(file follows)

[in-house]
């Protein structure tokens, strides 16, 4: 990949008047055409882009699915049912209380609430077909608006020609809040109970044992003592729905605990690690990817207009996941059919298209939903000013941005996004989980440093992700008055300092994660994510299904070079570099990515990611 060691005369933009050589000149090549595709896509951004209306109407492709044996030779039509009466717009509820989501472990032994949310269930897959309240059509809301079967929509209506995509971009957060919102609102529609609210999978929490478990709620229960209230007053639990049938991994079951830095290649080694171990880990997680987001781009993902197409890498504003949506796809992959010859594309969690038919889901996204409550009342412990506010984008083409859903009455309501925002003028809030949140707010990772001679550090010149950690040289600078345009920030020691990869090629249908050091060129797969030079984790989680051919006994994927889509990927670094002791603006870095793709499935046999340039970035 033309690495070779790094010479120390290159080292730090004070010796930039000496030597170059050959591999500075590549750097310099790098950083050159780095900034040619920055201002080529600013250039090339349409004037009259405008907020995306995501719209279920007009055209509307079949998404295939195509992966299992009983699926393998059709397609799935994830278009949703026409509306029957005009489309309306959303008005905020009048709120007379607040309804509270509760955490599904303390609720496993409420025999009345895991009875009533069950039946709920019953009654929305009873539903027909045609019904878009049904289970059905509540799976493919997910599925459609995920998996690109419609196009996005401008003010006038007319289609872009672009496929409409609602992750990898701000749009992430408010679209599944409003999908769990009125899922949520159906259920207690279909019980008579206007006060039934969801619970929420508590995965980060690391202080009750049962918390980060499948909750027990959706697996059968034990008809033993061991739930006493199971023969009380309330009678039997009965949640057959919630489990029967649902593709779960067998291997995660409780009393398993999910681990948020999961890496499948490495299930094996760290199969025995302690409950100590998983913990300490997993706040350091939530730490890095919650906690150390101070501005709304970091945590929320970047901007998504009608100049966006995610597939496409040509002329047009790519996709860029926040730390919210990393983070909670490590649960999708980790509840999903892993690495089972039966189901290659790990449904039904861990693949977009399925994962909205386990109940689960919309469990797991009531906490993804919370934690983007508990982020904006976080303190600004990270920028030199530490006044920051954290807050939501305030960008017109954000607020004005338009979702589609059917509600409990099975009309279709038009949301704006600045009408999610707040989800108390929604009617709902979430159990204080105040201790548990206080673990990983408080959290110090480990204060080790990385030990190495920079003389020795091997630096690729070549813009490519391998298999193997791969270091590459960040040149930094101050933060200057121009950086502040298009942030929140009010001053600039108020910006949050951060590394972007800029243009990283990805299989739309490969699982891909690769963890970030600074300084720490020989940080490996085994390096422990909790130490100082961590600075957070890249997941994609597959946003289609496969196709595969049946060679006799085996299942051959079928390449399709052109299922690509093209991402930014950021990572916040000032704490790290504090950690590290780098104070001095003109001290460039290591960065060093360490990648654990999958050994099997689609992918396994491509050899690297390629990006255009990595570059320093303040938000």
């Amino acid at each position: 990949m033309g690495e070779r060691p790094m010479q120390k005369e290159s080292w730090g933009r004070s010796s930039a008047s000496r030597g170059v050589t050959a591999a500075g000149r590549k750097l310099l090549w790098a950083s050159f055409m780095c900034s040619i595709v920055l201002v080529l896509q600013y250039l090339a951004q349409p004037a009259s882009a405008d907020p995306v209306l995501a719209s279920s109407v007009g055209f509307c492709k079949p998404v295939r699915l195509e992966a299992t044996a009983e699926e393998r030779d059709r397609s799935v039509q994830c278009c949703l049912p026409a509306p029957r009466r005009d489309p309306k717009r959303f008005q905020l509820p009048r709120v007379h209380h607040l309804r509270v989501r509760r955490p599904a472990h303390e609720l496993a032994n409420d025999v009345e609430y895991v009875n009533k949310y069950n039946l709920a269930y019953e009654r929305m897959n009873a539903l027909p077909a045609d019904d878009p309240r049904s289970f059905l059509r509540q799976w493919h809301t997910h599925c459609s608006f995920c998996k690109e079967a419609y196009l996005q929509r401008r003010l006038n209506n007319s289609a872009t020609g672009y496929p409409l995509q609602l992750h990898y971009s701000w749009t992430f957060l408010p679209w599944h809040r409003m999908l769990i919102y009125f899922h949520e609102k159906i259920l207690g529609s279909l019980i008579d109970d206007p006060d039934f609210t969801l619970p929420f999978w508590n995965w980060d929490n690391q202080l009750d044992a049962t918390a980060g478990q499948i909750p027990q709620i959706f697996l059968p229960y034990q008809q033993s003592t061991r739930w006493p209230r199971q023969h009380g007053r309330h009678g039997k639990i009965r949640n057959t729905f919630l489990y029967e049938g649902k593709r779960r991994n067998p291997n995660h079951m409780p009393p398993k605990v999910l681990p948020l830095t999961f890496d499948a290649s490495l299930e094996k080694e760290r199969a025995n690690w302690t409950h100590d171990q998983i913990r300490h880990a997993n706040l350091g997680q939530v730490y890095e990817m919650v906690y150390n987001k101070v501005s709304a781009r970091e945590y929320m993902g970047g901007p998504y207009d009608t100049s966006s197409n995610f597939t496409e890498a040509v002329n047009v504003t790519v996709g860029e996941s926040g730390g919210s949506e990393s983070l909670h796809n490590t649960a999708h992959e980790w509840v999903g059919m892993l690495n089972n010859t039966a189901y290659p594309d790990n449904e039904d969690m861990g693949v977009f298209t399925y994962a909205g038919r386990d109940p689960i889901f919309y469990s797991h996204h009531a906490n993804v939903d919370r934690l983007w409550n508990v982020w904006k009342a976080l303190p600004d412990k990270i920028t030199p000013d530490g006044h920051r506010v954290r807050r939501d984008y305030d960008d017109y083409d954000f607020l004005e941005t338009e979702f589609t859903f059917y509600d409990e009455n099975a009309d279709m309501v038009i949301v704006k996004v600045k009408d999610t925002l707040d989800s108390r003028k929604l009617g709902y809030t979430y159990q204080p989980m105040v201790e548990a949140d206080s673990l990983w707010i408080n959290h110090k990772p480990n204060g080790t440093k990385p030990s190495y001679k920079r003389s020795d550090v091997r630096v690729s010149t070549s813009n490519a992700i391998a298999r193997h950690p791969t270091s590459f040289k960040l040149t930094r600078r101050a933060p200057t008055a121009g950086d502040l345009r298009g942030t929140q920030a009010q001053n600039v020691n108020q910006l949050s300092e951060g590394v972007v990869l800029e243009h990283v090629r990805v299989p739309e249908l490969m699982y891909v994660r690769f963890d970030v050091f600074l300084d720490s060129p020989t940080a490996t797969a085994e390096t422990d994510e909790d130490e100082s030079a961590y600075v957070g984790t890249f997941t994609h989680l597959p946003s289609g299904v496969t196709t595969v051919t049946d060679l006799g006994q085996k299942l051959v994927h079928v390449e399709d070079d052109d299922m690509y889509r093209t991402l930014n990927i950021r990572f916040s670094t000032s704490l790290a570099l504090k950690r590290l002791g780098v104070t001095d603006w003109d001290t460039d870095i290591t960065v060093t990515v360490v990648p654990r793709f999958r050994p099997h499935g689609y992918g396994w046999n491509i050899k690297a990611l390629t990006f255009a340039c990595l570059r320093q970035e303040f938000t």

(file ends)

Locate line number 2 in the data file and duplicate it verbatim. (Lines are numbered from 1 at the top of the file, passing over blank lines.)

């Protein structure tokens, strides 16, 4: 990949008047055409882009699915049912209380609430077909608006020609809040109970044992003592729905605990690690990817207009996941059919298209939903000013941005996004989980440093992700008055300092994660994510299904070079570099990515990611 060691005369933009050589000149090549595709896509951004209306109407492709044996030779039509009466717009509820989501472990032994949310269930897959309240059509809301079967929509209506995509971009957060919102609102529609609210999978929490478990709620229960209230007053639990049938991994079951830095290649080694171990880990997680987001781009993902197409890498504003949506796809992959010859594309969690038919889901996204409550009342412990506010984008083409859903009455309501925002003028809030949140707010990772001679550090010149950690040289600078345009920030020691990869090629249908050091060129797969030079984790989680051919006994994927889509990927670094002791603006870095793709499935046999340039970035 033309690495070779790094010479120390290159080292730090004070010796930039000496030597170059050959591999500075590549750097310099790098950083050159780095900034040619920055201002080529600013250039090339349409004037009259405008907020995306995501719209279920007009055209509307079949998404295939195509992966299992009983699926393998059709397609799935994830278009949703026409509306029957005009489309309306959303008005905020009048709120007379607040309804509270509760955490599904303390609720496993409420025999009345895991009875009533069950039946709920019953009654929305009873539903027909045609019904878009049904289970059905509540799976493919997910599925459609995920998996690109419609196009996005401008003010006038007319289609872009672009496929409409609602992750990898701000749009992430408010679209599944409003999908769990009125899922949520159906259920207690279909019980008579206007006060039934969801619970929420508590995965980060690391202080009750049962918390980060499948909750027990959706697996059968034990008809033993061991739930006493199971023969009380309330009678039997009965949640057959919630489990029967649902593709779960067998291997995660409780009393398993999910681990948020999961890496499948490495299930094996760290199969025995302690409950100590998983913990300490997993706040350091939530730490890095919650906690150390101070501005709304970091945590929320970047901007998504009608100049966006995610597939496409040509002329047009790519996709860029926040730390919210990393983070909670490590649960999708980790509840999903892993690495089972039966189901290659790990449904039904861990693949977009399925994962909205386990109940689960919309469990797991009531906490993804919370934690983007508990982020904006976080303190600004990270920028030199530490006044920051954290807050939501305030960008017109954000607020004005338009979702589609059917509600409990099975009309279709038009949301704006600045009408999610707040989800108390929604009617709902979430159990204080105040201790548990206080673990990983408080959290110090480990204060080790990385030990190495920079003389020795091997630096690729070549813009490519391998298999193997791969270091590459960040040149930094101050933060200057121009950086502040298009942030929140009010001053600039108020910006949050951060590394972007800029243009990283990805299989739309490969699982891909690769963890970030600074300084720490020989940080490996085994390096422990909790130490100082961590600075957070890249997941994609597959946003289609496969196709595969049946060679006799085996299942051959079928390449399709052109299922690509093209991402930014950021990572916040000032704490790290504090950690590290780098104070001095003109001290460039290591960065060093360490990648654990999958050994099997689609992918396994491509050899690297390629990006255009990595570059320093303040938000």